The hardest part of this job is figuring out when a series thatlooks like a dud is just a late bloomer. I didn’t get winner’s vibesfrom the first couple of volumes of Kurohime; the whole thingseemed like a one-note joke. But then by some happy set of accidents Iread later volumes, where there was not only a story and a theme but(gasp!) character development and (shock!) heart ‘n soul.Lo and behold, the dud blossomed into a delight—something I confirmedfor myself when I cashed in some soda bottles and filled the gaps in mycollection.
Now here we are at lucky volume thirteen, after ourheroine has been booted back through time and send sailinghead-over-D-cups through plot convolutions that would’ve reduced mostany other series to laughable irrelevance. What keeps this particularbook’s boat afloat is how everything that happens plugs directly backinto its major themes, Love and Forgiveness. Mushy to be sure, but hey,I like this kind of mushy—the sort where big things are atstake, and everyone involved has to make hard choices, and you still go "Awww!" It’s the sort of popcorn entertainment that I don’t mind getting stuck between my teeth.
As of #13, Kurohime’s been sent back in time to pre-emptivelyprotect her future lover-to-be, Zero, from a fate worse than death.Tinkering with time is never a smart idea—those paradoxes’ll killya—and so Kurohime has to tread very lightly lest she give away thegame and disrupt her own existence. But in the process she’s made a fewdiscoveries, like the fact that Zero had a younger brother, Ray, aroundwhich his own fate revolves quite ominously. The cost of this wisdom issteep: she and the boys are betrayed, captured and packed off to agiant prison loaded with wall-to-wall evil of both the living andnot-quite-dead varieties.
With no witch-guns, no help from theoutside, and no way to get out short of dying horribly, Kurohime andher few friends have to improvise skin-of-the-teeth (and maybeflesh-of-the-gums) survival tactics. What they’re not counting on is amost unexpected source of help from beyond the grave—no, not the ghostof Elvis, but someone a little closer to home. Like so many of theplot-climaxing twists in this series, it’s unexpectedly touching and servesto advance Kurohime that much further as a character. Not that thishasn’t already happened, mind you. She’s still got that haughty,I’m-the-queen touch to her personality (which is always fun to watch,let’s face it), but it’s tempered by her new understanding of what lovereally is.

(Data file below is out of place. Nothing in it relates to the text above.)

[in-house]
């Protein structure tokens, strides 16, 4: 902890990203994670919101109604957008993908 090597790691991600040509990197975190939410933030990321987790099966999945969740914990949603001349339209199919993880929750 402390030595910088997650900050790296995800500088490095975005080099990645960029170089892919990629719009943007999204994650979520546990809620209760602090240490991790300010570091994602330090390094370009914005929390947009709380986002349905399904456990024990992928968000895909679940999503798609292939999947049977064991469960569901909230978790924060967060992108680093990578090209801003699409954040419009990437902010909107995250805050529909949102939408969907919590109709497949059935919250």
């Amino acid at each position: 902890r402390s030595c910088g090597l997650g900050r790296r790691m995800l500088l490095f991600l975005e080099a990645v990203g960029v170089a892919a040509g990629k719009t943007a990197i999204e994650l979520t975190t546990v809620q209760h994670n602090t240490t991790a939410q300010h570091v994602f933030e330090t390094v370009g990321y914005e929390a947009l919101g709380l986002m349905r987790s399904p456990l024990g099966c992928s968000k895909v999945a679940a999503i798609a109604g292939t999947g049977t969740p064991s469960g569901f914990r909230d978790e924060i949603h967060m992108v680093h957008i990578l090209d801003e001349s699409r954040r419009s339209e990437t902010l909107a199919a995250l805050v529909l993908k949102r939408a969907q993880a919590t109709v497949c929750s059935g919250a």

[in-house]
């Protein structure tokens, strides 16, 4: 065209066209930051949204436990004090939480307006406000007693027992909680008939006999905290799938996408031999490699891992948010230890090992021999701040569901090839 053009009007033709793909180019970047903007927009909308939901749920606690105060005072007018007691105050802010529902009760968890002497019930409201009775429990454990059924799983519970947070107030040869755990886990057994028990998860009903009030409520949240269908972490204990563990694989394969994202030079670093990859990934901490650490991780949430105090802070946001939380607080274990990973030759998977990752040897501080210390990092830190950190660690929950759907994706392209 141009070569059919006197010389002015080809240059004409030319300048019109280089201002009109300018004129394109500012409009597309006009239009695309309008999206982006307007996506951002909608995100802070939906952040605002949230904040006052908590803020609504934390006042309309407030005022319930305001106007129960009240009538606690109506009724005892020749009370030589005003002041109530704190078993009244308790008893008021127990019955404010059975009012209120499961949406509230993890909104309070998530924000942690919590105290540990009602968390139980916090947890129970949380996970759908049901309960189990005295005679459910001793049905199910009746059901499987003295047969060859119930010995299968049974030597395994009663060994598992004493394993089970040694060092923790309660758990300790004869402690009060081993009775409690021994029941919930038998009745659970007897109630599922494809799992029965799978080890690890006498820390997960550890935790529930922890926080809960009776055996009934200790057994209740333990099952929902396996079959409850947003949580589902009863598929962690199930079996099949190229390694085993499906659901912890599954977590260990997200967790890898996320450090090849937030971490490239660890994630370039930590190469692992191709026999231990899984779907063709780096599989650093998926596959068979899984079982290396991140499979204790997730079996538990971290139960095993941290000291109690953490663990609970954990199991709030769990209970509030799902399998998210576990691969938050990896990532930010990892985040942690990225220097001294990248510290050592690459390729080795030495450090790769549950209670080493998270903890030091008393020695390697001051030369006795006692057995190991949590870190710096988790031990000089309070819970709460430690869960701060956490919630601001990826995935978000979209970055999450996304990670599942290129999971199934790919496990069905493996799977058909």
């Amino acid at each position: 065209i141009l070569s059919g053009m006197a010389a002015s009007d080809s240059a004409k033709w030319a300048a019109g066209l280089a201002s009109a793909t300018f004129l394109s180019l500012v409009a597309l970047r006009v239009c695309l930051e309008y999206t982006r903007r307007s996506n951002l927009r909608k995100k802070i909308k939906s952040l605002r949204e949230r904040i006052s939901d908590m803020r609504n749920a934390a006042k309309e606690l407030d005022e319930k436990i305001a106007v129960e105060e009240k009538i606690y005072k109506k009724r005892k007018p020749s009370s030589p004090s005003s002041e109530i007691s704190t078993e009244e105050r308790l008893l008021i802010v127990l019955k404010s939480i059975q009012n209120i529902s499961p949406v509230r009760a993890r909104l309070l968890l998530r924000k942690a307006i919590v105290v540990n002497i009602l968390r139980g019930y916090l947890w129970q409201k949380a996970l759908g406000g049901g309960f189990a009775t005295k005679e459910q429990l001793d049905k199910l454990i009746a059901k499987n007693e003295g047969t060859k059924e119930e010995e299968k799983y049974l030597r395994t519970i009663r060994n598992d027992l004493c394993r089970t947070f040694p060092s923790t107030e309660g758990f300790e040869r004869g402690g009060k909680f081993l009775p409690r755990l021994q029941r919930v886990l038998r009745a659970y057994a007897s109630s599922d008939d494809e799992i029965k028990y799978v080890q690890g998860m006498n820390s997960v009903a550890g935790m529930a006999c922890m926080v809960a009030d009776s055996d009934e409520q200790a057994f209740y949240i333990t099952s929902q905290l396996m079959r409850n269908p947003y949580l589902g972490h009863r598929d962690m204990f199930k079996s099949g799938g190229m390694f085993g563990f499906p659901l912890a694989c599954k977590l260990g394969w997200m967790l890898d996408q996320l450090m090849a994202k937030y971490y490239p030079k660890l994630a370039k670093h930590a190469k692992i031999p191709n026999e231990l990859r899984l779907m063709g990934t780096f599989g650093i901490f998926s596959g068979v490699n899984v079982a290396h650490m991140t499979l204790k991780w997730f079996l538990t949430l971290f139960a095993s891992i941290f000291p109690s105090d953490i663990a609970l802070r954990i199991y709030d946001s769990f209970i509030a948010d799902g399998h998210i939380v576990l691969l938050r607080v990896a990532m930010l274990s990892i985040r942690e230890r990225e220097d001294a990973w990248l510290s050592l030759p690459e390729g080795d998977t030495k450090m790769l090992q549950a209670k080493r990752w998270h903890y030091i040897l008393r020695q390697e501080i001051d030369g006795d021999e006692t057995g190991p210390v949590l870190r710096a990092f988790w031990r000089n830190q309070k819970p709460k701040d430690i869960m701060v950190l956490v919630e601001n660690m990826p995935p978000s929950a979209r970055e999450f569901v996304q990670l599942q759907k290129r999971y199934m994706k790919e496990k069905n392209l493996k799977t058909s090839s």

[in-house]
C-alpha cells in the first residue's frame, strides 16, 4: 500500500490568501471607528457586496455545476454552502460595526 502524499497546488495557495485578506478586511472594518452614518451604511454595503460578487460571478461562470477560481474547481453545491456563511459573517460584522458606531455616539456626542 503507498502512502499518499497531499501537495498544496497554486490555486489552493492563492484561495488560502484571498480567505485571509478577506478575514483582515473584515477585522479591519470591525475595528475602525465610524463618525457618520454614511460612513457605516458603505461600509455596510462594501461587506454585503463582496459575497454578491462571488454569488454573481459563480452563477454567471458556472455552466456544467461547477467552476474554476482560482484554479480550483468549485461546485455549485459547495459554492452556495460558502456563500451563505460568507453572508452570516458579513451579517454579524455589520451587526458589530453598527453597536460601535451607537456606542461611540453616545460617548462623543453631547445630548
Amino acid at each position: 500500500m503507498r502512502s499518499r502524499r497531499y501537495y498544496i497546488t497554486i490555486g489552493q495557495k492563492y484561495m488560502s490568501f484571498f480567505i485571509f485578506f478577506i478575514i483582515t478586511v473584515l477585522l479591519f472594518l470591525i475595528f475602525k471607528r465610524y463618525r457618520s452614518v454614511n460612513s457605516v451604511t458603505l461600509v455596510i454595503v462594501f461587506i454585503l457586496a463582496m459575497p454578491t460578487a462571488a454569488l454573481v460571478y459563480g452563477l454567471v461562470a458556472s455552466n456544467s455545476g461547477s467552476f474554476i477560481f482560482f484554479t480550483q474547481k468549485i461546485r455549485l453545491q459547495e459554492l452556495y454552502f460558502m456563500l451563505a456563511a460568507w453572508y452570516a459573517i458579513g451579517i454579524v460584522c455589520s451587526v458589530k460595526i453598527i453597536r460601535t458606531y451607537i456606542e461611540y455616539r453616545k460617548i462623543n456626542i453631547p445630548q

The last fourth of the book dives into a differentplotline: Kurohime and Company head for a village where afortune-telling girl named Himiko might be able to provide some cluesabout their respective fates. Problem is, there’s signs the girl’s afraud—or at the very least is being milked ruthlessly by her mother,who values value money over truth (and the love of her own daughter toboot). Sadly, the conclusion for this episode isn’t as credible—itinvokes one of those moments where a person’s motivations turns on adime for the convenience of the plot.
What started as a fanservice-oriented fantasy has taken steps into newterritory and made good on that promise. I’m probably always going tobe of the opinion that Kurohime could have been played straightfrom the git-go, but the contrast between its earlier and later volumesmirrors the changes in its main character, too. And I’d bet that was bydesign.
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